Top 5

Kyle Clifford

Los Angeles Kings forward Kyle Clifford is known for taking — and receiving — some of the most punishing checks in the NHL. He lists teammates Dustin Brown and Matt Greene among the hardest hitters in the game. Who are his hardest-hitting opponents?



  1. Ryane Clowe

  2. Milan Lucic

  3. Niklas Kronwall

  4. Cal Clutterbuck

  5. Alexander Ovechkin



NHL Confidential

Brad RichardsonVancouver Canucks forward Brad Richardson, formerly of the Colorado Avalanche, recommends John Elway's restaurant in suburban Denver. "It’s the best prime rib I’ve ever had," Richardson says. "Have it with the creamed corn."

JP

My visit to the Hockey Hall of Fame, the ground floor of history.

Gordie Howe jersey

Gordie Howe is so cool, he got his first and last names on the back of his sweater. This fact is not lost to history thanks to the Hockey Hall of Fame. (All photos by J.P. Hoornstra)

TORONTO — My knowledge of the Hockey Hall of Fame prior to today consisted of two facts: One, it’s in Toronto; two, it’s where the Stanley Cup stays when it isn’t out on the road (which is rather often). Safe to say I carried an open mind into Brookfield Place.

So, about Brookfield Place. Let’s start there.

Maybe it’s my fault for imagining the Hockey Hall of Fame in a dedicated stand-alone building, preferably shaped like a hockey puck with all sorts of hockey-looking paraphernalia gilding the outside. That’s not Brookfield Place. Actually, picture the opposite of that and you’re off to a good start.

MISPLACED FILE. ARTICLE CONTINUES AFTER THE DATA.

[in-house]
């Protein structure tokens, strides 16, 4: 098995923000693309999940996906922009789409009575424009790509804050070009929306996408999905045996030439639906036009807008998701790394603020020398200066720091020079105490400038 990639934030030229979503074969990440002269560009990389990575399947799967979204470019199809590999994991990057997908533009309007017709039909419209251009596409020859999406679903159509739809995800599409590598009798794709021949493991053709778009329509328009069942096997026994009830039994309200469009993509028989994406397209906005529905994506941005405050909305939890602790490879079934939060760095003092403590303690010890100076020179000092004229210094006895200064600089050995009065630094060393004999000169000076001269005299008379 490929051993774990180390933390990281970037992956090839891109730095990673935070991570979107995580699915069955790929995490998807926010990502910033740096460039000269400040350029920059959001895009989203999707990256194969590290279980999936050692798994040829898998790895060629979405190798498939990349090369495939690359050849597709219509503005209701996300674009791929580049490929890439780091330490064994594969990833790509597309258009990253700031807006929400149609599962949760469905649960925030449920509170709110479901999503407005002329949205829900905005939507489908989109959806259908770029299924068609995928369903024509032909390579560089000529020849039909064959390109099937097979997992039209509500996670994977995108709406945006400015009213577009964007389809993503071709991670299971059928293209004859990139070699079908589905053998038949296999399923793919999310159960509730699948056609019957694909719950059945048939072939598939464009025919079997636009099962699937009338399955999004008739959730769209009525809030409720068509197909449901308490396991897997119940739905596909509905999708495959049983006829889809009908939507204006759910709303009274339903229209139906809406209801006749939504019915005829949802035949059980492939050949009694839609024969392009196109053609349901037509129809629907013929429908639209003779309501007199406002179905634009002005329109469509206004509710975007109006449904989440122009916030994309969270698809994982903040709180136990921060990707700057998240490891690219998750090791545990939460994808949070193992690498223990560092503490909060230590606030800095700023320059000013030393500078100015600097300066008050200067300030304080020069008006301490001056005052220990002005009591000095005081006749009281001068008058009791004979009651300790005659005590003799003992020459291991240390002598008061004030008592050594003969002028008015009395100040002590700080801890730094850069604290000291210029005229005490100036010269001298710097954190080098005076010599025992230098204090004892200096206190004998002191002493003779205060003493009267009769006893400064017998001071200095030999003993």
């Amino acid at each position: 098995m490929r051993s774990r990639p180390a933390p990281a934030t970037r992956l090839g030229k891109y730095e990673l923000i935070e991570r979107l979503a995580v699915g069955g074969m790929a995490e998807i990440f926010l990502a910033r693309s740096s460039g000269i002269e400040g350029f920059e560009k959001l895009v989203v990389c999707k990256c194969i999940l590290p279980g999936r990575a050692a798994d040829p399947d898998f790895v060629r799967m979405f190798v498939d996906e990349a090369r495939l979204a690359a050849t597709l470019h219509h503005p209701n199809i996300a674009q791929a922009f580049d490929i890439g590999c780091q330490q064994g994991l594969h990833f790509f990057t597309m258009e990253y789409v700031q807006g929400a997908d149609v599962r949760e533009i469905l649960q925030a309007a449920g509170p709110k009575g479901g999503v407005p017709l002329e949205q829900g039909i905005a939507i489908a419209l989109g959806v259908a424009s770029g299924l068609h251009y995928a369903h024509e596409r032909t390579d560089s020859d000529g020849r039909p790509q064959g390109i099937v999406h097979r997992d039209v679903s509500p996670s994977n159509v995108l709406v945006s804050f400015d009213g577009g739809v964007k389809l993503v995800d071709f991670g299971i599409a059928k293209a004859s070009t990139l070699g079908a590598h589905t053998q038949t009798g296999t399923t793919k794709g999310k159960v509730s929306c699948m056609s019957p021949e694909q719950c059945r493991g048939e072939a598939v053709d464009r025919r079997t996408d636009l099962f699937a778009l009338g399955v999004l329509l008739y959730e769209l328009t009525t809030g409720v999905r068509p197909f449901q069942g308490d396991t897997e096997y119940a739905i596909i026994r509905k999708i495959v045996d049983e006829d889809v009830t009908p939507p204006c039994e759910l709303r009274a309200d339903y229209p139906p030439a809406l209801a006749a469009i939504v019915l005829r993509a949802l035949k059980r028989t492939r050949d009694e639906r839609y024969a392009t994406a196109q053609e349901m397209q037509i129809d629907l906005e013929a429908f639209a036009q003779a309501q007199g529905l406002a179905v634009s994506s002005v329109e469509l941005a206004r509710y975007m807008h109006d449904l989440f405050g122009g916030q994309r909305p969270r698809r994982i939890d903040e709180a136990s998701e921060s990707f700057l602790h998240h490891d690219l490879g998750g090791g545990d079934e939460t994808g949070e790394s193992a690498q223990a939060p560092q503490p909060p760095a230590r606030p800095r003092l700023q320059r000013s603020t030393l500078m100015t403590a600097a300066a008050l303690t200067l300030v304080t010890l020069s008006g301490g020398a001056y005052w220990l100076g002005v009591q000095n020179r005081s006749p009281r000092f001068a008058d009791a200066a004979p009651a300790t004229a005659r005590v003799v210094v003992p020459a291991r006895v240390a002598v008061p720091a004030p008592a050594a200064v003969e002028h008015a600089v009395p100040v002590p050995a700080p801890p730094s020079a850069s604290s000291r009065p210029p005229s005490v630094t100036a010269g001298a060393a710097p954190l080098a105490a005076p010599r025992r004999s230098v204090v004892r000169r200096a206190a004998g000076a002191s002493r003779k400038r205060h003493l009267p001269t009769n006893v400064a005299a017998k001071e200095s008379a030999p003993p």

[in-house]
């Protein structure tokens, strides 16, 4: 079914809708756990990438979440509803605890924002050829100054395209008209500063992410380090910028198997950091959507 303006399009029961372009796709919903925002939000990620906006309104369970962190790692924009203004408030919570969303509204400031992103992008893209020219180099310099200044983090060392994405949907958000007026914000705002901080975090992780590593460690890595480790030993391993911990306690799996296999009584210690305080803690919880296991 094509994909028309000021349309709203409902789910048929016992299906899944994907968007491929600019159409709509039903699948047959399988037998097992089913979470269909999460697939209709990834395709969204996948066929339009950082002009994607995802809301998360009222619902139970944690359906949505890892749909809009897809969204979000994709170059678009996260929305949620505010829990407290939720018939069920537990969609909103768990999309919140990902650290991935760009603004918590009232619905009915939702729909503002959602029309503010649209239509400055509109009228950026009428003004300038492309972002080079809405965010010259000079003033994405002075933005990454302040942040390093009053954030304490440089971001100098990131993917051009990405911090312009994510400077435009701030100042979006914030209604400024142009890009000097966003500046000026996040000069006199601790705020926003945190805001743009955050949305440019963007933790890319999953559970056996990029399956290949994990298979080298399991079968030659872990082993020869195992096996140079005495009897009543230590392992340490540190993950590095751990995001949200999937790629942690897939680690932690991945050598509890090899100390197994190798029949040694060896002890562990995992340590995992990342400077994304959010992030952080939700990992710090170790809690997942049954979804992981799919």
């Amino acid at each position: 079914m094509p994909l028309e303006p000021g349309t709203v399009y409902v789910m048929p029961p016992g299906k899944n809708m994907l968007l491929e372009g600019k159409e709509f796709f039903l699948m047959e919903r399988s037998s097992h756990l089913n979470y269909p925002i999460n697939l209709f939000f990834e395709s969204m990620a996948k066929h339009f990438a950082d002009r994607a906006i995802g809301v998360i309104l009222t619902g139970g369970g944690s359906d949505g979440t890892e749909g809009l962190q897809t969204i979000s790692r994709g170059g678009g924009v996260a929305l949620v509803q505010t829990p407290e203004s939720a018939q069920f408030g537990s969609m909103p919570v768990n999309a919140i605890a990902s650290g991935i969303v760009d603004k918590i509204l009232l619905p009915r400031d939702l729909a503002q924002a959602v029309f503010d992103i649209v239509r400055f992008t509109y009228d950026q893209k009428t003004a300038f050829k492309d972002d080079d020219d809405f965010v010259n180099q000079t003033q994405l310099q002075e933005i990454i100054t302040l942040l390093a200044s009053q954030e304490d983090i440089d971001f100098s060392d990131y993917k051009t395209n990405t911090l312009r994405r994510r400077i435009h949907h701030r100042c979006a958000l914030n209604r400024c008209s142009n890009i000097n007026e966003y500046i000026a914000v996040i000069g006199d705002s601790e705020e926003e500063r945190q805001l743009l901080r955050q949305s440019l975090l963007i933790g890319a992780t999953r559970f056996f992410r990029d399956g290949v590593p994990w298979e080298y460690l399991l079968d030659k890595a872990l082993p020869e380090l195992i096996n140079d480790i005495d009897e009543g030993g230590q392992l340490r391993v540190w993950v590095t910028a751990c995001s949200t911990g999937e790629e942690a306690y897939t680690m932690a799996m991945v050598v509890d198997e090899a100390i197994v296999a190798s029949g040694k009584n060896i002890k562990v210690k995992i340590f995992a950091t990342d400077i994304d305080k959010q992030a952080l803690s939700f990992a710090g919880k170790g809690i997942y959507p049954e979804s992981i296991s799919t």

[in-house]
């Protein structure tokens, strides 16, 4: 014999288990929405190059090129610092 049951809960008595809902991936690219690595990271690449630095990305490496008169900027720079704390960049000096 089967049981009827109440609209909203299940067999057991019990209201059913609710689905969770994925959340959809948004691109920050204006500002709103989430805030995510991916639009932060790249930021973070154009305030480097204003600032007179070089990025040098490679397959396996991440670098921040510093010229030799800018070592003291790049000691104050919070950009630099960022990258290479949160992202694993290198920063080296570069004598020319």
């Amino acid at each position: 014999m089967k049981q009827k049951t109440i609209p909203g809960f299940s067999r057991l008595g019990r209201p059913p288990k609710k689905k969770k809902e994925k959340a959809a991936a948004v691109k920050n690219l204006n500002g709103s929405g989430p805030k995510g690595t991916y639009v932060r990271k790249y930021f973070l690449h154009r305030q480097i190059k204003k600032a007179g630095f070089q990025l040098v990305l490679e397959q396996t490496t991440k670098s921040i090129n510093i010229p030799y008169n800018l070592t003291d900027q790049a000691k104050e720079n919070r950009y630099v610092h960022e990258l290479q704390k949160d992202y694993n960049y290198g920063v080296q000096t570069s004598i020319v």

Like most buildings in Downtown Toronto, Brookfield Place is an anonymous, new-ish skyscraper with many tenants. You walk in and feel as if you’ve entered an ultamodern mall with glass windows facing a busy street, super-high ceilings, sculpture installations, restaurants, retail shops and a Starbucks on the bottom floor. I didn’t have time to explore the building, so I’ll cheat by pulling this description from its website:

Home to some of the world’s most prestigious financial and legal firms, and the corporate headquarters of many preeminent Canadian corporations, the 2.6 million square foot complex fosters business and commerce of global significance. Brookfield Place also stands as a prized example of Toronto’s cultural development and community spirit. Its public spaces have received international acclaim for their architectural excellence, including the award winning Allen Lambert Galleria, a favourite backdrop for some of North America’s most prominent exhibitions and special events. Visited by millions of people each year, Brookfield Place is also home to the Hockey Hall of Fame and some of Toronto’s most popular dining, shopping and lifestyle destinations.

So hey, strike a business deal, check out the art, grab a coffee and maybe swing by the Stanley Cup if you have $20 Canadian!

I’m not being glib1. That’s the gravitational pull of this building: Not up, not down, not anywhere. You really have to look for signs to be directed to the Hockey Hall of Fame (it’s on the ground floor, down an escalator and past the Starbucks). The Canadian Business Hall of Fame might just pull you in first, if fawning over pictures of pasty balding fat men in expensive suits is your cup of tea. That’s housed on the street level. There is no permanent, physical American Business Hall of Fame2, but the Canadian incarnation is literally resting atop the shrine of its national sport. Strange. Just so strange.

All that said, this is not a bad location. If you’re passing through downtown Toronto for any reason — sporting event, shopping, eating, drinking, the CN Tower, a day on the water — the HHOF isn’t out of the way. You can simply walk in, buy your ticket at the door and pass through. However, it’s better to buy your ticket online in advance. Enter the promo code TOUR16 and you’ll save a few bucks on admission, plus receive 10 percent off any purchase of $25 or more in the merch shop. More on the merch shop in a bit.